The insights we gained from these journeys helped us identify a problem with our online monthly retention, which we had always assumed was fine. Since we weren’t actively asking them to sign up, we assumed anybody taking it upon themselves to sign up was very committed. The total number of online memberships also kept going up year-to-year, adding to our belief that there was no problem.
After analyzing those journeys within Pointillist, what we actually found was that the new donors were taking the place of old donors and the churn was considerably worse than we thought it was.
Now we are in the process of redesigning donor journeys using Pointillist insights. We have also done more research with this group of donors and we are in the process of putting in place better experiences for these donors.
Steve: How important are up-sell and cross-sell and have you looked at any of these use cases?
Andrew: They are very important and we have spent some time looking at these journeys. Using Pointillist, we explored the journeys of donors who started out as one-time donors but converted into long-term donors.
Based on the results, we launched a new campaign and got over a 10% conversion rate. We are confident that we will see a 400%+ ROI on this campaign and a 20% lift in lifetime value based on these results.
Steve: Do you have any other examples of the impact of customer journey analytics on customer experience?
Andrew: Yes. We discovered through Pointillist that donors who were giving gifts internationally had considerably better retention than those who were giving domestically to programs and disasters in Canada.
Based on the insights we gained from Pointillist, we ran a small test. We called 1000 domestic donors, thanked them for their generosity and then introduced our International programs. We asked if they would consider switching their gift over to international programs. We got over a 10% conversion rate on that campaign and are presuming we will find a 20% lift in Lifetime Value if those donors who switched follow similar pathways to those giving internationally already do.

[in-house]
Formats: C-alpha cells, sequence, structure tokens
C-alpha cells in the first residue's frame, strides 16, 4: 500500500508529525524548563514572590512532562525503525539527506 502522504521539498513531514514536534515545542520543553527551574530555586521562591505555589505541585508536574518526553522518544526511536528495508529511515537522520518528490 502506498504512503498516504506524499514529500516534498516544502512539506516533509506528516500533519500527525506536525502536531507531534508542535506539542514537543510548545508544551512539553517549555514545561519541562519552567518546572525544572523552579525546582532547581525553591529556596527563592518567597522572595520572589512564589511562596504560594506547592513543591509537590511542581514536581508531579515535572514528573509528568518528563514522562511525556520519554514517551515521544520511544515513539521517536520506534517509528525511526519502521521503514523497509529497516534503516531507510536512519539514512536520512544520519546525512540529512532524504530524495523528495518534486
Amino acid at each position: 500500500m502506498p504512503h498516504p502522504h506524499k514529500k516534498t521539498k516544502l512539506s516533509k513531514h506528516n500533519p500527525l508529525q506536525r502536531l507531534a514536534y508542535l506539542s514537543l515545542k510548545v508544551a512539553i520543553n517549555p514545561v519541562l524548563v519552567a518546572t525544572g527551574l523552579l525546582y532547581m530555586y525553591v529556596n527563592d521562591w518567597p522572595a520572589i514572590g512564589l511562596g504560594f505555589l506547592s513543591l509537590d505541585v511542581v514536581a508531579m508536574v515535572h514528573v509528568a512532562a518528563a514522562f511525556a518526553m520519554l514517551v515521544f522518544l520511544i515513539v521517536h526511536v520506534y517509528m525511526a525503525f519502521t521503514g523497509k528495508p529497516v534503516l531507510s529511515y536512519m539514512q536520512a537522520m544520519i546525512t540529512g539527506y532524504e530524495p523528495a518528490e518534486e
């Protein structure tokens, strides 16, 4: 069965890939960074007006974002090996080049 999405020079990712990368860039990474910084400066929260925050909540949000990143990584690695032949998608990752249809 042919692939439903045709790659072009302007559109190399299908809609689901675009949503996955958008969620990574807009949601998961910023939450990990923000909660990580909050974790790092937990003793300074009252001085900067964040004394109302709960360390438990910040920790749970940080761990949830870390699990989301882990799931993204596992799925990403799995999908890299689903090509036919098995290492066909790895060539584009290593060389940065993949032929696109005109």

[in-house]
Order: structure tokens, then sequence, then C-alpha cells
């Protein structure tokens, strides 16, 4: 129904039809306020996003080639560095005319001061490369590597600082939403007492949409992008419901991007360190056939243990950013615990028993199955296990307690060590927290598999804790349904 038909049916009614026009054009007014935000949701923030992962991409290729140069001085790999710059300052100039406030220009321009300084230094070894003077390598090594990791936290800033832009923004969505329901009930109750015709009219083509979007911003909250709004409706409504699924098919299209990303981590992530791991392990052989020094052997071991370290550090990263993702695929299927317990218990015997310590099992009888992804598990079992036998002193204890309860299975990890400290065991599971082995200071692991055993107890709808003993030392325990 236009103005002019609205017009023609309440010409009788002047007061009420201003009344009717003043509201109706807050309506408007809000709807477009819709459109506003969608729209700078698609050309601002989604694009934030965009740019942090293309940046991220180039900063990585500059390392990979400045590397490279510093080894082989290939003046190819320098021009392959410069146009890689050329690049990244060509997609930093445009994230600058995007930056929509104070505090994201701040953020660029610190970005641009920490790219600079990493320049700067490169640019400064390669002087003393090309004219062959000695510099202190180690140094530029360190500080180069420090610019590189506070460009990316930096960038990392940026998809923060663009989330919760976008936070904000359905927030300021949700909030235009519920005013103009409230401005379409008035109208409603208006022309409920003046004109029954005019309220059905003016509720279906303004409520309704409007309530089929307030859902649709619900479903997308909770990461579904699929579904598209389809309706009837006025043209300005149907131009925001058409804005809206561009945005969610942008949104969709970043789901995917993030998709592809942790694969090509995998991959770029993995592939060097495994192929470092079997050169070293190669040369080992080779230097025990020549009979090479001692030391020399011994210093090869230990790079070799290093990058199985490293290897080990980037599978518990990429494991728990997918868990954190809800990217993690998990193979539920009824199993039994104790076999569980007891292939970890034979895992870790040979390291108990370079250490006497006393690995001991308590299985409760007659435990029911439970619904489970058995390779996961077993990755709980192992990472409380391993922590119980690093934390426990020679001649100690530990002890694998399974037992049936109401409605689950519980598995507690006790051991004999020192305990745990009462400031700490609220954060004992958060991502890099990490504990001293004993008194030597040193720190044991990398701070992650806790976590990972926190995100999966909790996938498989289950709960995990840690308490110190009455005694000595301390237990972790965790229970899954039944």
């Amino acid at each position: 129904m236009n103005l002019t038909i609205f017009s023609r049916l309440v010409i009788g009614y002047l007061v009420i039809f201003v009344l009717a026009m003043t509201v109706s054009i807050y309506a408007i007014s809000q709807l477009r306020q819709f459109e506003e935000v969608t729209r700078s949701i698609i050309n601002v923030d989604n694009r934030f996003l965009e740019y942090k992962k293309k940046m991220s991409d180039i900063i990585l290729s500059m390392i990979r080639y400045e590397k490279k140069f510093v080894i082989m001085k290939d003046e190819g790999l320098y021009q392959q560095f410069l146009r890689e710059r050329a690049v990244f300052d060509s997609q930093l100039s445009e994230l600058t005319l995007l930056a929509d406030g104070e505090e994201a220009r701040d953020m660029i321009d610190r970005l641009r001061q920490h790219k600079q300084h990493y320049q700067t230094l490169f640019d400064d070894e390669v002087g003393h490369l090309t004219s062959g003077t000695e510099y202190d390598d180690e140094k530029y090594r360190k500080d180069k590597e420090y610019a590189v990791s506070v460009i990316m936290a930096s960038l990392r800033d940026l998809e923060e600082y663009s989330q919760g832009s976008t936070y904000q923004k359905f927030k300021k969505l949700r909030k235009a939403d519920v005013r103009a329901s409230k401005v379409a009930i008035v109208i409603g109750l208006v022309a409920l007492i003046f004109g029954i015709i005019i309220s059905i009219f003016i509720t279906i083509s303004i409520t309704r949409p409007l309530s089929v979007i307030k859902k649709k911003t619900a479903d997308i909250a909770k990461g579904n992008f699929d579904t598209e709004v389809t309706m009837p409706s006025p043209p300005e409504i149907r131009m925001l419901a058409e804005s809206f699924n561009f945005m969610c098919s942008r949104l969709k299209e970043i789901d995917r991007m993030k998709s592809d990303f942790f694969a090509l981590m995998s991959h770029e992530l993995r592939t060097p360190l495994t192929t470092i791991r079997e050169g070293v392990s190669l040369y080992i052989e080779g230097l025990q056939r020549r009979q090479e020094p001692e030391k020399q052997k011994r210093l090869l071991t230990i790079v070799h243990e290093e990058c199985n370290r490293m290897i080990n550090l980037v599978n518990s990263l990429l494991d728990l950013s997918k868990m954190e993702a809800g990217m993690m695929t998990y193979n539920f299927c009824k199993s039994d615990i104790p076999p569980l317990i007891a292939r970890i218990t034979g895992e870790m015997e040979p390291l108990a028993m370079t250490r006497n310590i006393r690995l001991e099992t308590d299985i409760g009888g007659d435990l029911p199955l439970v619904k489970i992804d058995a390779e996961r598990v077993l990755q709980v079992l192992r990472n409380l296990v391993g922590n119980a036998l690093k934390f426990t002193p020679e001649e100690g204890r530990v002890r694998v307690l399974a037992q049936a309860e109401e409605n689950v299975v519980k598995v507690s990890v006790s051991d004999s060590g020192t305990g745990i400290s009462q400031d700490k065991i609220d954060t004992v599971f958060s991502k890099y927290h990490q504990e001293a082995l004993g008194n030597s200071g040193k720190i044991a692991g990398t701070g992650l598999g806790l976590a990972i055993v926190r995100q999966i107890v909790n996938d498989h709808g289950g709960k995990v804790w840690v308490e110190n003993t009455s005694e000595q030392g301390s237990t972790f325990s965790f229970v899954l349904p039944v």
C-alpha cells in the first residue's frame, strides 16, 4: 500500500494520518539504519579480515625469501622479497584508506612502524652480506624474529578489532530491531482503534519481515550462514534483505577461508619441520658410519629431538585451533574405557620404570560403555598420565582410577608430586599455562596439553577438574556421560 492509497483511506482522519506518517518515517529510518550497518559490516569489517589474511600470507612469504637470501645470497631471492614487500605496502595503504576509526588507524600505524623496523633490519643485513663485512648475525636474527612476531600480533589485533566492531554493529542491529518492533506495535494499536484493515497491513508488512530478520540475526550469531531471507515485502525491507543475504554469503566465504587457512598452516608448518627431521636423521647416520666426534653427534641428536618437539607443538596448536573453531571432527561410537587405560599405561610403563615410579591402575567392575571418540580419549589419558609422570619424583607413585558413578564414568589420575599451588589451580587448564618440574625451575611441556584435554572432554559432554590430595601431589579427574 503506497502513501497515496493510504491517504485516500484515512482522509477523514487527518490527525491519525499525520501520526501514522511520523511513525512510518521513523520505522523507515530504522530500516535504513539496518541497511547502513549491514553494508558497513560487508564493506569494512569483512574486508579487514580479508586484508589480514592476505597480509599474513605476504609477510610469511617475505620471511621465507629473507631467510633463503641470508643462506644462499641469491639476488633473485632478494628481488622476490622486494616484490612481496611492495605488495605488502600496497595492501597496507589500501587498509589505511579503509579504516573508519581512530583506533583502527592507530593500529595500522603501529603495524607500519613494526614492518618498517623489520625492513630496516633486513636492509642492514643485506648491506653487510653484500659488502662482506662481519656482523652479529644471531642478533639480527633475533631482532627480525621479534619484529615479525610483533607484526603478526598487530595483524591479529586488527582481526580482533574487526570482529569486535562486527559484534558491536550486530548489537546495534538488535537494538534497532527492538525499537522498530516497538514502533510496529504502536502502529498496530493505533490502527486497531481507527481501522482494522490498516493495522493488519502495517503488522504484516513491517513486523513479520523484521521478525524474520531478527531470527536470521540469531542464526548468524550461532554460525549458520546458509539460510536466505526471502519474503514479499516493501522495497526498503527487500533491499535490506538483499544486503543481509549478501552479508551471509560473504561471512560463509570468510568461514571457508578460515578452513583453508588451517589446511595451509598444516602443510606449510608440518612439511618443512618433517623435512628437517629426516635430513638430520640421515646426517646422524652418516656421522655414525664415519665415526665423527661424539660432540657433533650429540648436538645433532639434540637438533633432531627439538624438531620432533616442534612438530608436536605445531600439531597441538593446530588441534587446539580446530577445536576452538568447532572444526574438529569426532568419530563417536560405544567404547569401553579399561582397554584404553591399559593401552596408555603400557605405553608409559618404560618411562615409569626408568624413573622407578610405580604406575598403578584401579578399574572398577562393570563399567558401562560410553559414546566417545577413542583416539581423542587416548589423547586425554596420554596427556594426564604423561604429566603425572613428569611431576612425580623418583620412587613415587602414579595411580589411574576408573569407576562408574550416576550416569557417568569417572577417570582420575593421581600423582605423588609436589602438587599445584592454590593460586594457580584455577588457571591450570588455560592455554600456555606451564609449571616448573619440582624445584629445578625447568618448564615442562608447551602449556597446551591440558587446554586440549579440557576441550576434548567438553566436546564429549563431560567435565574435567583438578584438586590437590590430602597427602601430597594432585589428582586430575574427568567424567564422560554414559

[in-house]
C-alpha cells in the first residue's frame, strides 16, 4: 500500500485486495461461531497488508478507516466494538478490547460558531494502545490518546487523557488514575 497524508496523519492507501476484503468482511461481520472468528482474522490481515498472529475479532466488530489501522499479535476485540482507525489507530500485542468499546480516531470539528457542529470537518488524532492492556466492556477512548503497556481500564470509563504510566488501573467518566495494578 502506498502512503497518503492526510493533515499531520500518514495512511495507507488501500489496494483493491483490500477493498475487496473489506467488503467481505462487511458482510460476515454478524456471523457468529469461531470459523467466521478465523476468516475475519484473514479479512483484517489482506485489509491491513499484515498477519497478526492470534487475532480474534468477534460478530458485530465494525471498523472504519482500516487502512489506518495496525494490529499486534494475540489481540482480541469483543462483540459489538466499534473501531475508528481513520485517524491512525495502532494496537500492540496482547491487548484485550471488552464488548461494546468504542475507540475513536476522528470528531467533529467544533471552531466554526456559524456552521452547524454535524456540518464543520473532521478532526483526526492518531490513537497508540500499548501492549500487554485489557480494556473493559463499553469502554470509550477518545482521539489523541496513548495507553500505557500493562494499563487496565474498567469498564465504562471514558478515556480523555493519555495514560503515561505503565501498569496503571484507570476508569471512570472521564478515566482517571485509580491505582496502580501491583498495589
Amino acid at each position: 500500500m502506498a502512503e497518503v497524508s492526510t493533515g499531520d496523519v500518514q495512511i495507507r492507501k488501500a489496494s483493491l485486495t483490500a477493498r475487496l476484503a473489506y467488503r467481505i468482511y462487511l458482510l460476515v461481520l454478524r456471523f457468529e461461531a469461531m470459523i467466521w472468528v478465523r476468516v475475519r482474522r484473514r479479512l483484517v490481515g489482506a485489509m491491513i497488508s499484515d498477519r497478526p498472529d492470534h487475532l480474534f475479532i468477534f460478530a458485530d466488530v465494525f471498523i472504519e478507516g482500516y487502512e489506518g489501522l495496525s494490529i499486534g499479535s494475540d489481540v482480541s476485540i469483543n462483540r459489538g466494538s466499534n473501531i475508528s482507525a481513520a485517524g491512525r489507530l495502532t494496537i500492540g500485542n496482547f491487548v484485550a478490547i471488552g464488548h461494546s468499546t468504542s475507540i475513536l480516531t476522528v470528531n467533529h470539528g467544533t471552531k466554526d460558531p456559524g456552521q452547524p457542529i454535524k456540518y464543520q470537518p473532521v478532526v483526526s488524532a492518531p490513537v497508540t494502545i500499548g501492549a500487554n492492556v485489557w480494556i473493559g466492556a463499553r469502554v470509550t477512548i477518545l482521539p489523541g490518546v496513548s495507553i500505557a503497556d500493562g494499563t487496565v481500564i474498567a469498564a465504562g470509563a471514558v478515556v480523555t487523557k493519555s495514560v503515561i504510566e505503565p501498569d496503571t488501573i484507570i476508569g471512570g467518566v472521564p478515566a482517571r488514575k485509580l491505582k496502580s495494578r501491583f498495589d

In terms of actual customer experience, we got a chance to listen in to some of the calls and donors were really complimentary. We heard qualitative feedback such as, “I’ve never had a charity call me before and explain specific priorities to me”.
Steve: Can you share any insights on how you’ve been using customer journey analytics to drive focus on donors’ needs and bring about an outside-in view?
Andrew: I’ll often discover and visualize journeys in front of colleagues in real time to show them that doing it using Pointillist is much easier than they think it is. It’s powerful to show them what donors are actually doing—not what I think they do, not what donors say they are going to do, but what they are really doing.
Showing people what has happened and what is happening in real time, is the way to convince people that customer journey analytics is powerful and it is the way forward.
Steve: What projects do you have planned for 2019 that you’re excited about?
Andrew: We want to figure out who is the kind of donor who will become a long-term, committed Red Cross donor, as opposed to a “One-Time Disaster Appeal Donor.” I’m confident that in 2019 we will get insights from Pointillist that will help us crack that code.
I’m looking forward to conducting segmentation on that group of committed donors. When donors come in, finding better ways to be predictive and prescriptive of those different kinds of journeys. Essentially, doing a Lifetime Value analysis to figure out who are our highest LTV customers and focusing our attention on them and on acquiring more customers with that profile.
We want to break down even more silos and further share insights with all our functional teams, so everyone can work together to optimize donor journeys.
Steve: Andrew, lastly, we’ve heard that you are a master at producing podcasts and you are even building a recording studio at your home for that purpose. Tell us how that’s coming along.
Andrew: Thanks, the recording studio is coming along well. I’m a big soccer fan, particularly of the English Premier League. For over a year now I have been doing podcasts on that subject. It’s just a hobby but it’s a lot of fun to do.